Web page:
Spiritual modeling, faith-identity and risk behaviors : an investigation of emerging adults' faith-identity development in college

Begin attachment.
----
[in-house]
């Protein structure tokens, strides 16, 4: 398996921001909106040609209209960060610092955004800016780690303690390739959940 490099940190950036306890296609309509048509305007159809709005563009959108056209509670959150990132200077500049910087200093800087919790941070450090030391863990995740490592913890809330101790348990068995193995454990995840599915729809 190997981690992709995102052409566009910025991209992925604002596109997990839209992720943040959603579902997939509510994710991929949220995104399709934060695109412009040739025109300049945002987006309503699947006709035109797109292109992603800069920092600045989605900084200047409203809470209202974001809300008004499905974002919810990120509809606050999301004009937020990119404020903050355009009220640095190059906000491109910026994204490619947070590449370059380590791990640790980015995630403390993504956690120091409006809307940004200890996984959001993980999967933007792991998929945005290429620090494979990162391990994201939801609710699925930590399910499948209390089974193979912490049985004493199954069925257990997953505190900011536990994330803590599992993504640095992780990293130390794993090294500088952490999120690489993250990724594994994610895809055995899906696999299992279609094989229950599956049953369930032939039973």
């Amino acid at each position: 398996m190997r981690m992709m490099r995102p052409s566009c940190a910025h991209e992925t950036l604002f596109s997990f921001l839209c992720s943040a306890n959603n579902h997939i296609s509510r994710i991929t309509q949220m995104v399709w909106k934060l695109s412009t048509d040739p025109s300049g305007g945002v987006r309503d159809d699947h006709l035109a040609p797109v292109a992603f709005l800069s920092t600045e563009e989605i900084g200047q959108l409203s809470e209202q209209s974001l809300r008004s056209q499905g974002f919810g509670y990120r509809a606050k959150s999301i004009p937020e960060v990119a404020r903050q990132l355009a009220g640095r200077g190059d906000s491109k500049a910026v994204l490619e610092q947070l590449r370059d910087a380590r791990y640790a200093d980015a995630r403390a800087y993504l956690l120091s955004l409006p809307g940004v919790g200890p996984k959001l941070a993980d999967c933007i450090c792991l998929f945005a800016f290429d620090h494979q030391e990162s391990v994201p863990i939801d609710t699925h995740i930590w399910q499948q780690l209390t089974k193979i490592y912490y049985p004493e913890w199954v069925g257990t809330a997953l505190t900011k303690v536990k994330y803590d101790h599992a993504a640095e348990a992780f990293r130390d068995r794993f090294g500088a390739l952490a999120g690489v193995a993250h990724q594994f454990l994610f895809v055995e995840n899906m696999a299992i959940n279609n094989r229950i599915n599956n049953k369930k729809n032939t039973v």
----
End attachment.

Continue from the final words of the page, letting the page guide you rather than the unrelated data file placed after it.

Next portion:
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Emerging adulthood has been emphasized as a time of exploration generally and of religious or faith-identity specifically, and successful resolution of this aspect of identity holds important consequences related to risk behaviors. The goal of this investigation was to better understand the types of faith-identities found in college, how emerging adults' relationships with parents related to their own faith-identities and how each faith-identity was related to risk behaviors. Spiritual Modeling, a type of modeling rooted in social learning theory, (Bandura; 1977; King, 2003; Oman & Thoreson, 2003) was expected to be predictive of emerging adults' faith-identities, while parent-emerging adult relationship quality and parental conflict were thought to moderate the relationship between spiritual modeling and faith-identity. Faith-Identity was expected to differentiate across binge drinking, marijuana use and number of sexual partners, and sensation seeking was thought to moderate the relationship between faith-identity and risk behaviors. Seven hundred ninety students completed an online survey across 11 large public and private religious universities. Spiritual Modeling was strongly predictive of both religious and commitment oriented faith-identities. The relationship between Spiritual Modeling and Faith-Identity was not moderated by relationship quality or parental conflict. A more religiously oriented faith-identity was predictive of fewer sexual partners and less binge drinking, while a more commitment oriented faith-identity was predictive of less marijuana use. High levels of sensation seeking amplified the relationship between a more secular faith identity and binge drinking. Commitment and Religious faith-identities significantly moderated the relationship between faith-identity and both binge drinking and number of sexual partners. Evidence is suggestive that a religiously oriented faith-identity may be more protective in combination with high levels of commitment while a faith-identity characterized by secularism and high commitment appears least protective. The potential utility of a faith-identity construct in emerging adulthood and future research directions are discussed.